Pandemic disproportionately affects scientists with young children
The COVID-19 pandemic is having a disproportionate, negative impact on the careers of scientists with young children at home, a new survey finds.
Researchers at Northwestern University's Kellogg School of Management led the study, finding broad discrepancies in the pandemic's impact on scientists. Most notably, researchers with young children have been forced to drastically reduce the amount of time they spend on their research, which could have long-term effects on their careers and could exacerbate existing inequalities.
While the majority of survey respondents reported reduced work hours after the start of the pandemic, those with at least one child under the age of five reported a 17% greater reduction compared to peers without young dependents. Such a reduction could lead to fewer publications for those scientists, potentially affecting tenure decisions and driving other long-lasting career impacts.
"We're truly in the biggest crisis of our generation, yet we know so little about how the COVID-19 pandemic is impacting our professional career paths," said corresponding author Dashun Wang, associate professor and director of Northwestern's Center for the Science of Science and Innovation. "The need to care for dependents is clearly not unique to the scientific workforce, so these results may also be relevant for broader labor categories and may have broad relevance for shaping a more effective response to the pandemic's impact in science and beyond."
The research was published today (July 15) in Nature Human Behaviour. Kyle Myers of Harvard University is lead author. Co-authors include researchers from Harvard and Yale University.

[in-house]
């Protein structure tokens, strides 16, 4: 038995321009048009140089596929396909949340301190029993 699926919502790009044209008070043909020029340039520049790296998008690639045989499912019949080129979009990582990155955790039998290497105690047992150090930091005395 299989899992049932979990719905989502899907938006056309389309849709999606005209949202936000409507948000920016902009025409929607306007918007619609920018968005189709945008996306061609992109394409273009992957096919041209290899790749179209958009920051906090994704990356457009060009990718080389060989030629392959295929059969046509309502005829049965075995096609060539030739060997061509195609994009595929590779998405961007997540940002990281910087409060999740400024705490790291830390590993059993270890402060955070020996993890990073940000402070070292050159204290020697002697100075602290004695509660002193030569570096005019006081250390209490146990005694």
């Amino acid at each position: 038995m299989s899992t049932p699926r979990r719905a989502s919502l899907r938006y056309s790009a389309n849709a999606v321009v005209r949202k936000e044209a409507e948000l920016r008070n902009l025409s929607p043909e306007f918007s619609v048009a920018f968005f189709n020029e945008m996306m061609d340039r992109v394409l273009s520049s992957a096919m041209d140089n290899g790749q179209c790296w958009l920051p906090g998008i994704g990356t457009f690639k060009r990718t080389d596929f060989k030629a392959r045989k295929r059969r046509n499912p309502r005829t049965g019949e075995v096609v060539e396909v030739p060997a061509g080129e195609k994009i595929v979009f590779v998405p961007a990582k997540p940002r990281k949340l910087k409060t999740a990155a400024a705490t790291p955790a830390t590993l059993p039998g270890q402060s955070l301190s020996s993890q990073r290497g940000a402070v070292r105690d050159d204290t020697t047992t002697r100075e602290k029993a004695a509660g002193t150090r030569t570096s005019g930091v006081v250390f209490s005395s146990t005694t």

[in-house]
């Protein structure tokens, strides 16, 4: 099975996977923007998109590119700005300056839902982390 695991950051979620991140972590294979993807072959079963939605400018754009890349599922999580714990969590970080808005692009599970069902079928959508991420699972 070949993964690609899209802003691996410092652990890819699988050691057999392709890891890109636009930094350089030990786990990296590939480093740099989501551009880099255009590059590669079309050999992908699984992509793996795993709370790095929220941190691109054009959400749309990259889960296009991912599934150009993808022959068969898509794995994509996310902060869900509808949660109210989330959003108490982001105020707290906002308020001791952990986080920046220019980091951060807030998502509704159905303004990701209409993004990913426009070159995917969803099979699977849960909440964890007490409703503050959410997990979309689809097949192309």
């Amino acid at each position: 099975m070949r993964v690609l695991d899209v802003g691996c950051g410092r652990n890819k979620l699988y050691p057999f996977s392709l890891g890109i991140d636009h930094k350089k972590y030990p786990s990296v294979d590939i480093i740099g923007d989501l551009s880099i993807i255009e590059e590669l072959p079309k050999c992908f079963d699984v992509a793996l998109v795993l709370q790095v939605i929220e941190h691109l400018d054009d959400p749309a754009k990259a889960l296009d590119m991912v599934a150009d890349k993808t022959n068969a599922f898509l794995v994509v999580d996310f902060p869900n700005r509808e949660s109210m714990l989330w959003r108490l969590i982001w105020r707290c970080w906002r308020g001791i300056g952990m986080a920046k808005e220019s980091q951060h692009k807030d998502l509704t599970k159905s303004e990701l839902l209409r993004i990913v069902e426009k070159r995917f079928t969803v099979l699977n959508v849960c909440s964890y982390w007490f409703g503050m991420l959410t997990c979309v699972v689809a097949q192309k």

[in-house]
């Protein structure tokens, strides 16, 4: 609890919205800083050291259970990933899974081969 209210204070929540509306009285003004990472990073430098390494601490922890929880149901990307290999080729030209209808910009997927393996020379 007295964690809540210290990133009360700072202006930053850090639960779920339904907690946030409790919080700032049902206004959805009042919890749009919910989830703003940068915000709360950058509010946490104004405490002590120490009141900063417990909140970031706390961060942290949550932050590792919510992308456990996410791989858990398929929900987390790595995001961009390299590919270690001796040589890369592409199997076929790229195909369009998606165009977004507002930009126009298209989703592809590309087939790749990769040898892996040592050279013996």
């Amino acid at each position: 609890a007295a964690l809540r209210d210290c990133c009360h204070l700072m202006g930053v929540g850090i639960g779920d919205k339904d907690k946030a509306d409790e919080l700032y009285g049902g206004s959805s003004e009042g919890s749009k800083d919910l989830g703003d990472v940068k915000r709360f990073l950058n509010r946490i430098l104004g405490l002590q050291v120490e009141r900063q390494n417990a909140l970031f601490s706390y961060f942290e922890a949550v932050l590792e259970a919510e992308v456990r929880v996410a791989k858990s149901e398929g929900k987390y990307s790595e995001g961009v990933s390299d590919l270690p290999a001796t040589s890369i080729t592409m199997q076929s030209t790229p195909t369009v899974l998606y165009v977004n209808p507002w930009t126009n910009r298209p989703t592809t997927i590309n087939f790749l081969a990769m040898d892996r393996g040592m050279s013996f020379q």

Research findings are based on more than 4,000 responses to a survey sent to scientists in Europe and the United States in mid-April. The survey solicited information about how scientists' work changed from the onset of the pandemic and how their research output might be affected in the near future.
It also included questions about a wide range of individual characteristics, including field of study, career stage (e.g. tenure status), demographics (e.g. age, gender, number and age of dependents in the household) and other relevant factors such as institutional closures and personal exemptions from said closures.
The researchers also found broad differences in work impact based on gender and field of study. For example, women reported a larger reduction in work hours compared to men, and scientists who study the laboratory sciences, such as chemistry and biology, reported a larger reduction compared to scientists in fields such as statistics or economics.
"Institutions that don't take into account this varied impact likely will fare worse than those that do," Wang said, noting that policies such as extending the tenure clock for all faculty, while well-meaning, could exacerbate existing inequalities. "The main challenge is that in science, the production cycle drastically outlasts the time window required for an effective response, so by the time the impact becomes apparent, it is often too late to respond."
The researchers suggest that policymakers, at both the government and institutional levels, should work to better understand how pandemic response policies impact various groups so they can better design policy responses that help those who need it most.
"The pandemic has caused us to look at the issue of childcare in a new way," Wang said. "We have so far overlooked the stark difference between work-from-home and shelter-at-home, with the latter implying that dependents are also at home and need care."